Destroy the Myth of Being Unable

In Mind, Body & Spirit, Pushing Forward by Marelise Prinsloo Jacob

Remember when you were at school? Everything seemed so orderly, in a way. You knew your place in life, and every one else’s. Your mission in life was to get up early, go to school, get homework, get home, do your homework and then spend the rest of your day doing exactly just what you felt like. Everyone else’s mission, however, was to make sure you had food to eat, a television to watch, clothes to wear. You didn’t worry about that – you didn’t need to, most of you anyway.

The point is, you never really thought about life after school until you absolutely had to. For most people, life after school is scary enough; maybe you won’t see your friends again, maybe you won’t make new friends, maybe you won’t get a job, maybe you’ll get a really boring job like your parents. But at least you’ll get money, right? You’ll get paid, you can buy the things you’ve always wanted to buy, like having chocolate wafers for dinner.

But what if you’re disabled? Then what, do you really have the same future ahead of you? Not likely. Being born disabled and becoming disabled are two very different things. When you become disabled through an illness or accident, it means that all your life up until that point you had the mindset of a normal person. Meaning simply you did and thought the scenario I described above.

Now that you’re disabled, you’re (hopefully) not going to sit in a heap and wait to die. No, you know what your life was like before and what you wanted for yourself in the future, so you’re going to try and get it.

But when you were born disabled, everything changes, doesn’t it? Sometimes you go to a normal school, sometimes you don’t. Sometimes you get to study further, sometimes – most times – you don’t. Sometimes you get a job, a kind of job reserved for people like you.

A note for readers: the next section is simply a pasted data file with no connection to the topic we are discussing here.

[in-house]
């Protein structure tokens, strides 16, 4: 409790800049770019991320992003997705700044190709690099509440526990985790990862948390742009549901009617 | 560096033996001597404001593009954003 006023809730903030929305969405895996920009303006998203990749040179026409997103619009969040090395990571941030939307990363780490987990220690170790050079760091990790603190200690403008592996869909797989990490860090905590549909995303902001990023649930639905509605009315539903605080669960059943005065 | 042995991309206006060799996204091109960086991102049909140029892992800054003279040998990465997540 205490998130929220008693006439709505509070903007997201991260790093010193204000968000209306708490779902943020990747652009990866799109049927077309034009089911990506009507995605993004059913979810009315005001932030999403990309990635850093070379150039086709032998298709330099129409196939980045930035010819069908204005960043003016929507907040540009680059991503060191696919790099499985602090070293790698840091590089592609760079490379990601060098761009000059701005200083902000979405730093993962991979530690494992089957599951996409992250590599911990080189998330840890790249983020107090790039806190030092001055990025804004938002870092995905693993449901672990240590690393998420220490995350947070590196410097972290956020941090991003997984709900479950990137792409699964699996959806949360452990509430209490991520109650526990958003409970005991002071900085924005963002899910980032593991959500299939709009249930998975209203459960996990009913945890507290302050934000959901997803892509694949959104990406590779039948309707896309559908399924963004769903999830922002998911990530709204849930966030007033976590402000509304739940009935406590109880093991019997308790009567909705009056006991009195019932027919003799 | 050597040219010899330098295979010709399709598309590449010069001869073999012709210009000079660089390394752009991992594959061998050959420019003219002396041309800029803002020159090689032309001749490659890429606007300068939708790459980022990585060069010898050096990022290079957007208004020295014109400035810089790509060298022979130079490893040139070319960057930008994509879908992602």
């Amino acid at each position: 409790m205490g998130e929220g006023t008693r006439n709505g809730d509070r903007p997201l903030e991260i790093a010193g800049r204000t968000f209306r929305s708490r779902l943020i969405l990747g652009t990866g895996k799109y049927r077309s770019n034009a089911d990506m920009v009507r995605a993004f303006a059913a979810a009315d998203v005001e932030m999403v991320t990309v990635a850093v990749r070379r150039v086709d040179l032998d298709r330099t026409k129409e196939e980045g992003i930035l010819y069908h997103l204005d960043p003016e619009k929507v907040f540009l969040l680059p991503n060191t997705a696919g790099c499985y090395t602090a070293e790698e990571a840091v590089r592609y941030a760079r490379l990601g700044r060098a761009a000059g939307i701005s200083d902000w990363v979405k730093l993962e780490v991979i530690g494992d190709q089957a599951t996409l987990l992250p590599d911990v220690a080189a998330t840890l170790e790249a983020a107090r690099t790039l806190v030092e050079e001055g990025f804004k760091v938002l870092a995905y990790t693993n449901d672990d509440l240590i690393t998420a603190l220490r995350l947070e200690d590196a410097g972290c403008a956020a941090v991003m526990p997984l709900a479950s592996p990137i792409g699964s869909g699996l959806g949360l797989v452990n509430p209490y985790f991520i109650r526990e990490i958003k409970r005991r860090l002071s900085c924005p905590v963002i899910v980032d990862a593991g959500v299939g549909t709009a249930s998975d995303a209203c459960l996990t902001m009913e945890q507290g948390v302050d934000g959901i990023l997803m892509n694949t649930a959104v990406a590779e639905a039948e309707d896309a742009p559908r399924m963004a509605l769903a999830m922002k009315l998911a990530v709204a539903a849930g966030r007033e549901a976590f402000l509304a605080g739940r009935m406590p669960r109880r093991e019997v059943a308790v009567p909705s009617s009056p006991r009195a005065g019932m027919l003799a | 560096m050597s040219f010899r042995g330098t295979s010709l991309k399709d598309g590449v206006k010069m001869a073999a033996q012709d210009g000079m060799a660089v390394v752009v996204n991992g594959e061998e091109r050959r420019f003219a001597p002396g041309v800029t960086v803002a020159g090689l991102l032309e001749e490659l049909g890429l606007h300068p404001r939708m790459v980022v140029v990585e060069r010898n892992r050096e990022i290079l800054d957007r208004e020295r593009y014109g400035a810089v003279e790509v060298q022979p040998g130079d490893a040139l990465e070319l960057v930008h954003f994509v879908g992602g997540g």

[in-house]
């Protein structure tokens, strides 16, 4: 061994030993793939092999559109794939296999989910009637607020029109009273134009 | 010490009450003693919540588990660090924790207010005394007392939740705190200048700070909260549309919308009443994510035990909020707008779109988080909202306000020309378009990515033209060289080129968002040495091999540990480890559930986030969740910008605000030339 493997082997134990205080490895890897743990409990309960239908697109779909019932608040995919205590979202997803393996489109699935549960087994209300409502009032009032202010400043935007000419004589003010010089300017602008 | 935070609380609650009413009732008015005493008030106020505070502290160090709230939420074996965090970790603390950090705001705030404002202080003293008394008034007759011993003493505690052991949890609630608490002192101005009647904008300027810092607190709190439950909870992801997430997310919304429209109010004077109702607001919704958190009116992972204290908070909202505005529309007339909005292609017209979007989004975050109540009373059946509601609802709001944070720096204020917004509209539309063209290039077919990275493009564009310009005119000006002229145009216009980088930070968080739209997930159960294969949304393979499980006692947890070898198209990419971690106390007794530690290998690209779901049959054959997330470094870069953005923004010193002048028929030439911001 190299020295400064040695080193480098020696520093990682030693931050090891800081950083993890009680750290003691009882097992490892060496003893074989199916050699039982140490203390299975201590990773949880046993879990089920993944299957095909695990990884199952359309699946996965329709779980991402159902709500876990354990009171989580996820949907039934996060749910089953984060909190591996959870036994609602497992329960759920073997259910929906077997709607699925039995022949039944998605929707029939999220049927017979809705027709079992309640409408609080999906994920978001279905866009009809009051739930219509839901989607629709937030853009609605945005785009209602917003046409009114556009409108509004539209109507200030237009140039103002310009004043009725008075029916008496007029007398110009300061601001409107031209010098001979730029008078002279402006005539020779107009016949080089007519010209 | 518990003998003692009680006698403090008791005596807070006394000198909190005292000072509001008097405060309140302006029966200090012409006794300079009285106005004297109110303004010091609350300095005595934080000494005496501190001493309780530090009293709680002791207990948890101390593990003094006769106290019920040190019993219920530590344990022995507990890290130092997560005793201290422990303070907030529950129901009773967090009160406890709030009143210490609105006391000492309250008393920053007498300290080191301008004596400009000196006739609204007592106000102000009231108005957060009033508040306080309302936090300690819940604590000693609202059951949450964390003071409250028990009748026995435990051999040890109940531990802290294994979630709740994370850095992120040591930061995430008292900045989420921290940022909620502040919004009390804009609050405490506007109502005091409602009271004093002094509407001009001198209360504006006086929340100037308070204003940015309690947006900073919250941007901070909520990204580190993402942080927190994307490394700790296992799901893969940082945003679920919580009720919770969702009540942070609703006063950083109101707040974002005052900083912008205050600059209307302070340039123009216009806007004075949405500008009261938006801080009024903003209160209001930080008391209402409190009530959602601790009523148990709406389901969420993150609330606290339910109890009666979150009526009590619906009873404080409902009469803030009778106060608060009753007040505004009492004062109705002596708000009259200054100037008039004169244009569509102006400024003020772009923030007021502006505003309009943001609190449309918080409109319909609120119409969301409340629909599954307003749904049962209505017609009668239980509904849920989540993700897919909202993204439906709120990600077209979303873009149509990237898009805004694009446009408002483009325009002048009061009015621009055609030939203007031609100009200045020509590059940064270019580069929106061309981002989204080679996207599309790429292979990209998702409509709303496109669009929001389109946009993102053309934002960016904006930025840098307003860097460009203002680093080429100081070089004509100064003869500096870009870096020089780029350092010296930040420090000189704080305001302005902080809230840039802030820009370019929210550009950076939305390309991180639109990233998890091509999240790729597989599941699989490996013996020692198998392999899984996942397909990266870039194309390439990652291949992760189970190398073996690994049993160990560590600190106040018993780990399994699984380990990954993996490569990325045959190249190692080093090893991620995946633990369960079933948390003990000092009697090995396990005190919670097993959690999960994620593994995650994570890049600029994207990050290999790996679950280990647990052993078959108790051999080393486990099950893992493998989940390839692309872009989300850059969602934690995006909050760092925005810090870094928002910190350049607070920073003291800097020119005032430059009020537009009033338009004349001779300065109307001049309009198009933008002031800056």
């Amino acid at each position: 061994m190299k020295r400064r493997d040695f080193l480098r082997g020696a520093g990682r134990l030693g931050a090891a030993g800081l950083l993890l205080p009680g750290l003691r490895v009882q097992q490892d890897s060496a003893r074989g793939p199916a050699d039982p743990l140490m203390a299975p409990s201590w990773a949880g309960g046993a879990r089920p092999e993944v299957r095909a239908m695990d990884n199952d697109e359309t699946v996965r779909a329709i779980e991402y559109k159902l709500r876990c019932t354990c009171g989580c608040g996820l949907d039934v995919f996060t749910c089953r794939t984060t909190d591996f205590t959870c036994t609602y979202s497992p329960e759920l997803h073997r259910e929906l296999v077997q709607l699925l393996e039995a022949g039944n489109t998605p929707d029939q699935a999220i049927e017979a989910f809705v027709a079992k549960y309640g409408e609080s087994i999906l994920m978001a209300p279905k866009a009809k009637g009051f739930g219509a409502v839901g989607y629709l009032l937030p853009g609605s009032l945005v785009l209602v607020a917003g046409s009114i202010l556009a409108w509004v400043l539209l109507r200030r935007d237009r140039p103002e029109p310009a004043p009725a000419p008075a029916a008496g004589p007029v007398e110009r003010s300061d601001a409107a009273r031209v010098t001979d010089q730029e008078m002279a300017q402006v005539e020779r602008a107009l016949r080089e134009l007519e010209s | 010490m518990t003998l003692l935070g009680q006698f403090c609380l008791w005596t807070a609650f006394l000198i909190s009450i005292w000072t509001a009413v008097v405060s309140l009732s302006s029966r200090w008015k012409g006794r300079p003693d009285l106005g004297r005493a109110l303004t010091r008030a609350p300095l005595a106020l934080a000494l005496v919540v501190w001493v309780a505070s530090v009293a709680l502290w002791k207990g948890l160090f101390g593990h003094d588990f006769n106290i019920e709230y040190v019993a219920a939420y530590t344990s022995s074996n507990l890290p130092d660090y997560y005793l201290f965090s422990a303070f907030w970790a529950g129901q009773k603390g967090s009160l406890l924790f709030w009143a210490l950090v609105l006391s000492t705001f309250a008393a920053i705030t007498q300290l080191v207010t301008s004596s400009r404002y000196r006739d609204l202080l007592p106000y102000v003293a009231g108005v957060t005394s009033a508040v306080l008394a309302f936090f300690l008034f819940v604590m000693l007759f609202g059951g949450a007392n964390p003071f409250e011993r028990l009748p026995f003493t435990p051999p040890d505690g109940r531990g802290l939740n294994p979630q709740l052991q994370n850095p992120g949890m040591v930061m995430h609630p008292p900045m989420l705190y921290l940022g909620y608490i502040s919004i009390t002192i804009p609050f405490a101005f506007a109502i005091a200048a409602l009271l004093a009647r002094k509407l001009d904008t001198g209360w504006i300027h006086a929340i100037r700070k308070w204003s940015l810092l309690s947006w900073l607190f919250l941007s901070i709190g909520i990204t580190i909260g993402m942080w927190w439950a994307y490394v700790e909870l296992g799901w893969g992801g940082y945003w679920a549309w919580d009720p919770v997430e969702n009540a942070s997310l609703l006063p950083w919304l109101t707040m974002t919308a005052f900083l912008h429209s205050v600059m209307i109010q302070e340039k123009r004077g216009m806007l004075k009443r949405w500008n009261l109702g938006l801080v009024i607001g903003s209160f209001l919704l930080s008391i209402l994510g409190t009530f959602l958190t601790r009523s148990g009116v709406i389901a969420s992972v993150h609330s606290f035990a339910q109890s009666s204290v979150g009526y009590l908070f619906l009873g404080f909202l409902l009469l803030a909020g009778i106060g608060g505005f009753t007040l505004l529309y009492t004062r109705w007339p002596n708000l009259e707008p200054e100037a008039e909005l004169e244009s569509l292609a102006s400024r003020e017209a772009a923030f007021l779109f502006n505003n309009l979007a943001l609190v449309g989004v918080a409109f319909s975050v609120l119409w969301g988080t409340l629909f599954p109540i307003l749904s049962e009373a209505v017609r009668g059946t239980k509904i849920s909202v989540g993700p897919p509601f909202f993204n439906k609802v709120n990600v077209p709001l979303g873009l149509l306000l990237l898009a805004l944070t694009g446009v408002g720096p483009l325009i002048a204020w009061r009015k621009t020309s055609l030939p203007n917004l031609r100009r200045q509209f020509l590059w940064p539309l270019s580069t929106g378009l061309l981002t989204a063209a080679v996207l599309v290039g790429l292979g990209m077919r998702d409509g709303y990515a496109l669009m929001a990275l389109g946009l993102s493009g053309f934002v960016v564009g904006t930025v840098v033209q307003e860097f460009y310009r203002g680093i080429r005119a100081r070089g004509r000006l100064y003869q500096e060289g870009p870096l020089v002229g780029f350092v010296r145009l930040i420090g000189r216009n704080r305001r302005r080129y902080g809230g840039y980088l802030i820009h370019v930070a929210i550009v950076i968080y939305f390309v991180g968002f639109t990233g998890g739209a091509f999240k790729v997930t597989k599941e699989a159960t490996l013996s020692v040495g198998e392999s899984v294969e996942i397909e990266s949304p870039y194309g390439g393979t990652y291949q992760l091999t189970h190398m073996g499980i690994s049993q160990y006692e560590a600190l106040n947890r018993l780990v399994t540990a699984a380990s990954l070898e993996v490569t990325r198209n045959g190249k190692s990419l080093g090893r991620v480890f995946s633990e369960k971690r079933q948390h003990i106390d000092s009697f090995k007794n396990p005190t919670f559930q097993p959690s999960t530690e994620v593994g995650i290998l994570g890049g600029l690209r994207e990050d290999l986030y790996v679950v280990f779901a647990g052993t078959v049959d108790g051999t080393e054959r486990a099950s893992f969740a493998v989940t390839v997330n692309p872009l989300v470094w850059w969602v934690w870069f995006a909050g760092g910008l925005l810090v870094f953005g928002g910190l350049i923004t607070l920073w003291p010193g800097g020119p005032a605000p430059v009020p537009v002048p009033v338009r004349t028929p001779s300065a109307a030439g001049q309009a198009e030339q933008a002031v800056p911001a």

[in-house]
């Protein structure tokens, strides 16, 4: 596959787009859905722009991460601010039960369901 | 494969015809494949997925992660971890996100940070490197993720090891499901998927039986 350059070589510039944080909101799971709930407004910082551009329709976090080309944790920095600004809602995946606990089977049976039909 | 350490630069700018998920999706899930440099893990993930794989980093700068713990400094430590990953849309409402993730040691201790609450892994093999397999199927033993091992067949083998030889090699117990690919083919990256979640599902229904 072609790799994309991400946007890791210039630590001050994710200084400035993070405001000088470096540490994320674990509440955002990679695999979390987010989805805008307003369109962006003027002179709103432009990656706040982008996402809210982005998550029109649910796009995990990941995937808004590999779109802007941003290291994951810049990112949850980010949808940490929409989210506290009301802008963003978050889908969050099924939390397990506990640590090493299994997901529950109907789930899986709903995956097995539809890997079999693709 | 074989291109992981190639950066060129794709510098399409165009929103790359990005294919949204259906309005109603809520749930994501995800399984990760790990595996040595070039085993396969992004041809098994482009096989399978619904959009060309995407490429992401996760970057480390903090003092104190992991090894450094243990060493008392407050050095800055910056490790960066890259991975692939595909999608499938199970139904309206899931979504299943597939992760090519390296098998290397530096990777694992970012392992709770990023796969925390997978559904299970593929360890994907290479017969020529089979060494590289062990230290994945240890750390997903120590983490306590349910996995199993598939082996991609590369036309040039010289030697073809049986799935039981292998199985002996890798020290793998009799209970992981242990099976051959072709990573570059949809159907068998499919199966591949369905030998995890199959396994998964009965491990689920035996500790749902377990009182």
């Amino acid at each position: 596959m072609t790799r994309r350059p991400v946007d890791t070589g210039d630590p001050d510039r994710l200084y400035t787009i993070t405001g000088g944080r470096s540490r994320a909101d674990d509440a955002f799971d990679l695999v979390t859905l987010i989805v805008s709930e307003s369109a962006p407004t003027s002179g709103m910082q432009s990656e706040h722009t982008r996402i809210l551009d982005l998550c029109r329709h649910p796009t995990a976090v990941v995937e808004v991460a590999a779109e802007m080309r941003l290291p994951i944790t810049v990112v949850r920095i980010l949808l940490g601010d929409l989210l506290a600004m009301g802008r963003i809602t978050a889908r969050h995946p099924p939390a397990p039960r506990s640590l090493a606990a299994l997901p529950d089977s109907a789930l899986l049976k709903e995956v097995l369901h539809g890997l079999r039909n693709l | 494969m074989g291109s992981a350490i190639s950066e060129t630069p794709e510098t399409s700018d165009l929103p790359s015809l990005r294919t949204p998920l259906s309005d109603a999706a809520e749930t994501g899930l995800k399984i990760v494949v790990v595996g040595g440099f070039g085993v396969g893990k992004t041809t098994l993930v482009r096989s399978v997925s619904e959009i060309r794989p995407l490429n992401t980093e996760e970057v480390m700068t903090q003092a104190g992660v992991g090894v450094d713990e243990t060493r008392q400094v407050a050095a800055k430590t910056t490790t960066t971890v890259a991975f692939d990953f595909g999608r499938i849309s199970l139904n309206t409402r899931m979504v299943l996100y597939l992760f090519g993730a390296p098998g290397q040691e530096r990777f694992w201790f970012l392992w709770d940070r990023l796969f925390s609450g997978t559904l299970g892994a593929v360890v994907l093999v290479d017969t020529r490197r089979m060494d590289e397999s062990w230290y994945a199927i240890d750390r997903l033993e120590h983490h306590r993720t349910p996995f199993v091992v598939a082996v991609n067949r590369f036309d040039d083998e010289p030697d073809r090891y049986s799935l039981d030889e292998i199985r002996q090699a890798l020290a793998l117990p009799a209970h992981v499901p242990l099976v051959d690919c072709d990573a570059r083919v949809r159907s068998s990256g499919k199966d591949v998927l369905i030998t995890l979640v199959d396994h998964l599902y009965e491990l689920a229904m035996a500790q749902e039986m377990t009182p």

Nothing too difficult, nothing too serious. Nothing that will ever get you anywhere in life. Sadly, those who do get jobs are just grateful that they’ve got a job. They’ve got an income, so who’s worried about the corporate ladder?

Why there is such an incredible gulf between the two groups, should be unacceptable, but isn’t. The world thinks disabled people can’t do anything properly anyway, and disabled people believes the world, sometimes. Or believes it is a pointless debate.

Why aren’t universities and colleges bustling with wheelchairs? Why aren’t there millions of disabled lawyers, architects, psychiatrists, engineers, graphic designers etc. etc. etc. out there? One can literally count the disabled living in the public eye on one hand. Stephen Hawkings, Natalie du Toit, Terence Parkin (both South African, thank you), uhm, the blind guy in the British parliament. Well, that’s about it, isn’t? Not much out there, is there?

The lack of ambition amongst the disabled is almost as shocking as the lack of understanding amongst the normal. Yes, it’s hard work, yes you get knocked down more times than you care to remember. But so does everyone else. It’s a tough world, yet people seem to get by somehow.

Being disabled is no excuse for anything.

Hopefully one day, there will come a time when the disabled will be a normal part of normal life. Hopefully one day the world (and the disabled community as well) will realize that being disabled, does not mean you are unable.

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